The rest of the book (an entertaining and thought provoking journey) walks us through some of these ideas that people have (on lifes purpose). Trying not to be dogmatic, he doesn't reject anything completely, but does point out weak spots in a lot of the reasoning. In the end the reader should decide for himself, as long as he makes a ''Moral'' and ''Ethical'' choice....

In the end the reader should not think that he will really ever be any wiser.
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32 of 34 people found the following review helpful By Michael Murauer on 7 Nov 2005
Format: Hardcover
With this book Julian Baggini continues to qualify himself as a contemporary successor of Bertrand Russell. In a clear and entertaining prose he shows us the contribution philosophy and philosophers can make, if we look for the meaning of (our personal) life. Baggini blows metaphysical fog away but doesn't oversimplify. Let me mention especially chapter 4 "Here to help", where he discusses the proper place altruism may have in a meaningful life. "If the meaning of life is to help others, then only those doing the helping can lead meaningful lifes. The people being helped are thus mere instruments to the end of giving purpose to the altruists." (p. 65) Baggini doesn't deny the importance of altruism but emphasizes that altruism makes sense in defending values which go beyond itself. "Becoming a contender" (chapter 7) is an extraordinary good read too. Here Baggini follows more or less the old bumper sticker saying "Life's a mountain not a beach" but pleads for not choosing a mountain of exaggerated height in relation to your personal capacities. "To raise a happy family, or live your life pursuing your passion, no matter which recognition you get, should be seen as a success." (p. 123) That's a good example for the overall line of differentiated common sense the book follows. In criticizing the promises of ideological and religious beliefs (see especially chapter 9 "Lose your self") there is also a strong democratic and egalitarian commitment in the book: you don't need (or even more: beware of) any guru or esoteric knowledge to find the meaning of your life - just look and struggle yourself.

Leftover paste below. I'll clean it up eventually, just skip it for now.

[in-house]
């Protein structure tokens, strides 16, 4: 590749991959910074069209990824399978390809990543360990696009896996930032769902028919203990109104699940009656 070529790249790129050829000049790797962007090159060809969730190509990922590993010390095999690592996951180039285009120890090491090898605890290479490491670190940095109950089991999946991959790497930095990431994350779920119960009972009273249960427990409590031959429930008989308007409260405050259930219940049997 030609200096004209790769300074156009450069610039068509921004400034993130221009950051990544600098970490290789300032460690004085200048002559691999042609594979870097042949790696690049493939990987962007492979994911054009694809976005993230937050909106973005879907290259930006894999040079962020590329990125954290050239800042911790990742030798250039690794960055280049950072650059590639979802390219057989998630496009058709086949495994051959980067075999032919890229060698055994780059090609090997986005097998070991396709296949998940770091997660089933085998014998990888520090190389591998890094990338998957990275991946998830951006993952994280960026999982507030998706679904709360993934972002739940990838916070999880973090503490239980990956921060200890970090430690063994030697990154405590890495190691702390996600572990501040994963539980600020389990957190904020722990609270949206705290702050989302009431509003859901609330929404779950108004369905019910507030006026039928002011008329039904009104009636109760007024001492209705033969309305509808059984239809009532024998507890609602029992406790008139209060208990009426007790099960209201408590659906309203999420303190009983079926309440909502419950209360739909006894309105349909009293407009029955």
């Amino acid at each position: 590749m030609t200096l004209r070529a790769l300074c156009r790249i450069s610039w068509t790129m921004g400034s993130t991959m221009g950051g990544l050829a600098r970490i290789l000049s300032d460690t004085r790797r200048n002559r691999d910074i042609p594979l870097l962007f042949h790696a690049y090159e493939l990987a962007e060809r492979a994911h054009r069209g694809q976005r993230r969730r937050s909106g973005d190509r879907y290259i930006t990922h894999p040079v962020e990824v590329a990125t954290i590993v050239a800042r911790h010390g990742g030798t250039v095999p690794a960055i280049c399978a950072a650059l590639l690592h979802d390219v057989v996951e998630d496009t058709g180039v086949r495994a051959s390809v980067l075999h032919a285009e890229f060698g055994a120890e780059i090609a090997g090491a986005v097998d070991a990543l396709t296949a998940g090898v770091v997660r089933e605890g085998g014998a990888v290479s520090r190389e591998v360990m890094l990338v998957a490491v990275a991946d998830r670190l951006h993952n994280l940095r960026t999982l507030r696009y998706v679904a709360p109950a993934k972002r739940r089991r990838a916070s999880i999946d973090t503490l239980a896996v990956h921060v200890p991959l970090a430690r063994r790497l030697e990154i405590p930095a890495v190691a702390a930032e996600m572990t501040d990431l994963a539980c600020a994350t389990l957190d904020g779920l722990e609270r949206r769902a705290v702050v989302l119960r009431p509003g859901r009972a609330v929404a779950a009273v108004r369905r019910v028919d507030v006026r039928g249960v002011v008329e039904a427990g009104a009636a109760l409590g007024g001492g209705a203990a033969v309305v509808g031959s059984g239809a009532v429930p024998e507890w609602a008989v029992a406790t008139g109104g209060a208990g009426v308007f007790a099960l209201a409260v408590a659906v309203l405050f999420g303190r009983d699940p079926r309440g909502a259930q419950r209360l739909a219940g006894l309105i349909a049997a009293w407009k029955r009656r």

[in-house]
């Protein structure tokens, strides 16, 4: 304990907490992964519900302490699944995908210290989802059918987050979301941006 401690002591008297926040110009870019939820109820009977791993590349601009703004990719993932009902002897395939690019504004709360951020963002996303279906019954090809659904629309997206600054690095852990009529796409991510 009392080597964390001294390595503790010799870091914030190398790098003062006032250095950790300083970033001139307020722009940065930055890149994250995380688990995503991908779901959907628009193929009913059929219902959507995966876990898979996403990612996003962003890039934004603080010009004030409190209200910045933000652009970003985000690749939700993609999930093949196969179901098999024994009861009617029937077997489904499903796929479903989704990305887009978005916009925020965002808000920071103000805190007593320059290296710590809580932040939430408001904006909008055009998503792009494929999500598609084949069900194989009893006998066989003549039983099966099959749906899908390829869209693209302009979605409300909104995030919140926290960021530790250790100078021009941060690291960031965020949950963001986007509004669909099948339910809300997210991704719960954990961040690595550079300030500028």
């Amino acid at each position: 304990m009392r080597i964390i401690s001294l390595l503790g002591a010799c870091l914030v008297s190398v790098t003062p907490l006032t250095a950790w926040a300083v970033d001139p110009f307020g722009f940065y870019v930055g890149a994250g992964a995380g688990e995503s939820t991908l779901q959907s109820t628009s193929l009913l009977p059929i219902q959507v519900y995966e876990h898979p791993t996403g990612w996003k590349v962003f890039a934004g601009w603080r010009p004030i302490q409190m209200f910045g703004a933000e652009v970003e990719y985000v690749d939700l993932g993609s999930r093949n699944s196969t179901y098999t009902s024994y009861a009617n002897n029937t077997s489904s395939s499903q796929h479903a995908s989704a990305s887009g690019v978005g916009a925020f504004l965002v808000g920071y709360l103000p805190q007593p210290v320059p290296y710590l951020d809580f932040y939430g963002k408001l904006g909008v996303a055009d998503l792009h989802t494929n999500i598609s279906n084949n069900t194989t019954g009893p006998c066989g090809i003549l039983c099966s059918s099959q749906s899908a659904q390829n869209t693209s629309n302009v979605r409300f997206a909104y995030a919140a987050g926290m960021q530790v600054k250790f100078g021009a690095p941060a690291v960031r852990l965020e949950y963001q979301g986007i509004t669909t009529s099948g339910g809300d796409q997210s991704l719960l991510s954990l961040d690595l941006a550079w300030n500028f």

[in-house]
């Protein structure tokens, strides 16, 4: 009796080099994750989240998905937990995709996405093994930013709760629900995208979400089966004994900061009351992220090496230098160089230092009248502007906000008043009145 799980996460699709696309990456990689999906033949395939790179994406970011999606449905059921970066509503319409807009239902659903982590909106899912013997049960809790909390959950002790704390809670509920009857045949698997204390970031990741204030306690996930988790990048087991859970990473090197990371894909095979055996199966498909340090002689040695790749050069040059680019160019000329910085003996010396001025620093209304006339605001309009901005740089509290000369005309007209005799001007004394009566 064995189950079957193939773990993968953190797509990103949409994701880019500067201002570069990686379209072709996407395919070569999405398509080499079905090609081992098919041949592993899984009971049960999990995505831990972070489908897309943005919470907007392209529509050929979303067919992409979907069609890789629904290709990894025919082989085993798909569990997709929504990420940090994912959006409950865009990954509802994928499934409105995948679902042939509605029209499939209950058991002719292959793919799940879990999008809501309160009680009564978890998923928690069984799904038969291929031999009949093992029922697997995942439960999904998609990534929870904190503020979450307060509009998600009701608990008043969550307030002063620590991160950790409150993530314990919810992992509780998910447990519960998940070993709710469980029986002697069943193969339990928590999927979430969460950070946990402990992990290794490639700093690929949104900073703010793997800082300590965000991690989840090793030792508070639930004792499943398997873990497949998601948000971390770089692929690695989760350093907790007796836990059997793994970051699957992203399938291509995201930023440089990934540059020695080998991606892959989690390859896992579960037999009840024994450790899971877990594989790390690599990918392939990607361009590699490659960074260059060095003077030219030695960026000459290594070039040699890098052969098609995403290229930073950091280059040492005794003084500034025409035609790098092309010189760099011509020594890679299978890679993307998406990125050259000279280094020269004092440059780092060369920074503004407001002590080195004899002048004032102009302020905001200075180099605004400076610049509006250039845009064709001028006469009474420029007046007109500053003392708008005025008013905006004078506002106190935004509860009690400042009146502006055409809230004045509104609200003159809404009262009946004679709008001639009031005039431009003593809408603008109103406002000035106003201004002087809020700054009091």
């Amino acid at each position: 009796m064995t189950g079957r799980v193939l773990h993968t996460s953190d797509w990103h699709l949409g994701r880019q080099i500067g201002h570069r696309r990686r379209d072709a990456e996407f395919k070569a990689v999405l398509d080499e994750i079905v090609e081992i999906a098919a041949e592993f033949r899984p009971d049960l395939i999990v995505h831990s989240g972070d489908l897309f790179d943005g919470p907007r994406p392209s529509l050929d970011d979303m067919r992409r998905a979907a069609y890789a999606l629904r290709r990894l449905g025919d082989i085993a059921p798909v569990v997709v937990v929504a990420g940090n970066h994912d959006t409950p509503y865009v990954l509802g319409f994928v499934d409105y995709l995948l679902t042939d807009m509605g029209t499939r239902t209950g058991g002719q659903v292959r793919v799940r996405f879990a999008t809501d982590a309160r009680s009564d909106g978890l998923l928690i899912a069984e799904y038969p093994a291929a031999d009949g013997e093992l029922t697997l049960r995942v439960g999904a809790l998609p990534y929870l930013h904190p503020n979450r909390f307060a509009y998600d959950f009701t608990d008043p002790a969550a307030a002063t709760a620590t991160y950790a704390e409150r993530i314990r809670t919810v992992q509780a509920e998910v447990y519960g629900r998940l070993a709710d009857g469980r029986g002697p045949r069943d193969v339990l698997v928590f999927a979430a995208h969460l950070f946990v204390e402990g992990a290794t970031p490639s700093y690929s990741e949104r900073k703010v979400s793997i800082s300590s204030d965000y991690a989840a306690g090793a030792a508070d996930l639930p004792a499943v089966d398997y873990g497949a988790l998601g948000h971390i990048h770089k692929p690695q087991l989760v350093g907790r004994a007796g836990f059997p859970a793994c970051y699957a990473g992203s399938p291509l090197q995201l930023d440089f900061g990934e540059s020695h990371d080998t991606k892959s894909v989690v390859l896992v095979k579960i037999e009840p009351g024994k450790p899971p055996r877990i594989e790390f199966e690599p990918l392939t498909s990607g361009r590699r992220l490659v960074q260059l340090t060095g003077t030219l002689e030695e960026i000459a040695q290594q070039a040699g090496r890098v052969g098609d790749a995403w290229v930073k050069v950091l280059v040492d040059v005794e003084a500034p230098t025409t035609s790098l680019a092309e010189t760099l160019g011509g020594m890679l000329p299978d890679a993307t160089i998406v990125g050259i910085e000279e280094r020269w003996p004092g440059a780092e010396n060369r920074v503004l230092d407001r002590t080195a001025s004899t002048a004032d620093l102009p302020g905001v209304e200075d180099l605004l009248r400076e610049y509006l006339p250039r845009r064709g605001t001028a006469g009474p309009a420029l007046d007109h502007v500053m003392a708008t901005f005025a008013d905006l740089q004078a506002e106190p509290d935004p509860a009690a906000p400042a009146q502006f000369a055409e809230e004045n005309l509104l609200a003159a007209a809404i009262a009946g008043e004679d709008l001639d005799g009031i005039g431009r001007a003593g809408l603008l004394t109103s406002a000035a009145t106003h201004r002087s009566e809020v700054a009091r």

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34 of 36 people found the following review helpful By Bill on 5 May 2005
Format: Hardcover
What a powerful book. Baggini dissects all the thoughts and ideas we might hold about what life means to us: "Seize the Day!", religious belief, transcendence through meditation. Each idea is thoroughly examined with great clarity and dispensed with as being the meaning of life.
I won't ruin the conclusion of the book for you but it is both human and convincing, placing greater responsibility on you.
If you like the style of Alain de Botton's popular philosophy books (e.g. Status Anxiety) this is similarly clear and readable but far more persuasive and tightly argued.